“But if there is a list, we want to see the list, and we would like every opportunity to vet the list,” said spokesman Mike Neilon.
In interviews last week, defense lawyers roundly criticized prosecutors for keeping the policy secret and the list hidden.
“The list has never been acknowledged to exist, though it has been requested repeatedly by me and other attorneys,” said Bradley S. Bridge, a top attorney for the Public Defender’s Office in Philadelphia.
Bridge and other defense lawyers said it was essential for their clients to know if police had a pattern of lying or worse. Among his clients, Bridge represents a 27-year-old woman arrested on drug charges by Graham, the officer who arrested Mill in 2007 and was since put on the list. Bridge said he expects to file a court petition to determine if his client deserves a new trial and should be freed from prison. Graham was the only officer who testified against the woman at trial.
Sources familiar with the police misconduct committee said it had been working on a process to review past cases involving the officers on the list and determine how to notify convicted defendants that tainted officers were involved in their cases.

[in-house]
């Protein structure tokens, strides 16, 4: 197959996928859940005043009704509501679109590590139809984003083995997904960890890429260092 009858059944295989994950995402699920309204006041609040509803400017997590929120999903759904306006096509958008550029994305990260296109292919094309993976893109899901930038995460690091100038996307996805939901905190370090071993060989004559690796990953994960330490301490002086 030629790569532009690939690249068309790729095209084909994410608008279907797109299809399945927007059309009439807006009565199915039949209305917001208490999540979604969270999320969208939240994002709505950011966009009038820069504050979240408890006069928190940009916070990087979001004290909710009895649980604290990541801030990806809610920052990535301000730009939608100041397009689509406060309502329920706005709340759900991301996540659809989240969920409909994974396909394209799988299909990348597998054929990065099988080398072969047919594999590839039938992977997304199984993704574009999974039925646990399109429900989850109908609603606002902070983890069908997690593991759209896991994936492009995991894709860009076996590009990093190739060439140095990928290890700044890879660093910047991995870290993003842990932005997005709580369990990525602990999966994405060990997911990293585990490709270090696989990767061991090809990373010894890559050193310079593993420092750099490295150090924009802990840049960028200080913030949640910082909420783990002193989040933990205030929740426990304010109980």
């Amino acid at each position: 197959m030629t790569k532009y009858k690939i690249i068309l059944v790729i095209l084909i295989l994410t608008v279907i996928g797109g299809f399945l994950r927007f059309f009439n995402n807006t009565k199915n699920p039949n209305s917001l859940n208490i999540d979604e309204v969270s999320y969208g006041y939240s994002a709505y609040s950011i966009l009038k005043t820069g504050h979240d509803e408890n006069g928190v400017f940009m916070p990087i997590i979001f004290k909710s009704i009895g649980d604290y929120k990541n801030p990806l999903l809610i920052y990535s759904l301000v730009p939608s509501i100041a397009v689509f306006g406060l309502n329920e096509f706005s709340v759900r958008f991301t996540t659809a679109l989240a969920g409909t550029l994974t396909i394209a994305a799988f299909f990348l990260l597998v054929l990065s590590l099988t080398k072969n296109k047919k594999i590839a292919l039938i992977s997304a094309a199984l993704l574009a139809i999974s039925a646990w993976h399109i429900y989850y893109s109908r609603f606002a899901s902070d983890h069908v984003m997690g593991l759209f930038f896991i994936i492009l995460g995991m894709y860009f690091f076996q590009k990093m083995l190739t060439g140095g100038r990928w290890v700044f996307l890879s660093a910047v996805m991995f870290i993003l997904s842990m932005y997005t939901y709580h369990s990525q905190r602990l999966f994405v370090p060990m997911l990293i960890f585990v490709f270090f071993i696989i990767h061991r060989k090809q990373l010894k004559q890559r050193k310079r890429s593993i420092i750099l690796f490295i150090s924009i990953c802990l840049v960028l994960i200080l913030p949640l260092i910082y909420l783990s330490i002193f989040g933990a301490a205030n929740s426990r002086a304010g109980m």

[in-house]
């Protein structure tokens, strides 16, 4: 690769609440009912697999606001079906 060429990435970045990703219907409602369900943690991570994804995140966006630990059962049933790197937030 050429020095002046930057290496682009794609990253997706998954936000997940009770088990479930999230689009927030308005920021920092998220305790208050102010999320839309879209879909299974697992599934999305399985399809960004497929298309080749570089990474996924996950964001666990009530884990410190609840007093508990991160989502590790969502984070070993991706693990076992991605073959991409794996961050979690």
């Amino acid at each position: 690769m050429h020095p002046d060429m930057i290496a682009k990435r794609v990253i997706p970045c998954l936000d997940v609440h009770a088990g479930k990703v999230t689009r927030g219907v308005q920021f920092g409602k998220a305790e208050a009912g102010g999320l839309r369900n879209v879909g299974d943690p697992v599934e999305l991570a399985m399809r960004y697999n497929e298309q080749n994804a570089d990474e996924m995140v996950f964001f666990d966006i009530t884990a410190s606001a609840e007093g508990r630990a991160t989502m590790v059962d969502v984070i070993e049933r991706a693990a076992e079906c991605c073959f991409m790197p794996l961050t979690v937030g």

Although police disciplinary records are secret and it’s unclear why Graham landed on the roster last year, one of his former partners testified about him in a series of sworn depositions in October 2016.
“I would steal with Reggie Graham,” said former narcotics officer Jeffrey Walker, who was convicted of police corruption and spent two years in prison. “There was stealing in that whole squad, but these are the people I was basically breaking bread with.”
In his deposition, Walker was answering questions from Krasner, who was sworn in as district attorney in January but at the time was the lead attorney in litigation against the city over the alleged abuses.
Walker was the lead witness in 2015 when federal prosecutors brought their much-publicized case against the six police officers. Walker himself pleaded guilty to corruption charges. A jury, in acquitting his six former colleagues, rejected testimony he offered as part of the government’s case. Still, his sworn accounts of crimes he and others committed while working on the narcotics squad factored into the city’s decision last year to settle dozens of lawsuits, paying between $15,000 and $625,000 to former defendants.
Graham, who has repeatedly called Walker a liar, was not charged with any crimes. He took early retirement in March last year. Four months later, his name was put on the misconduct panel’s list.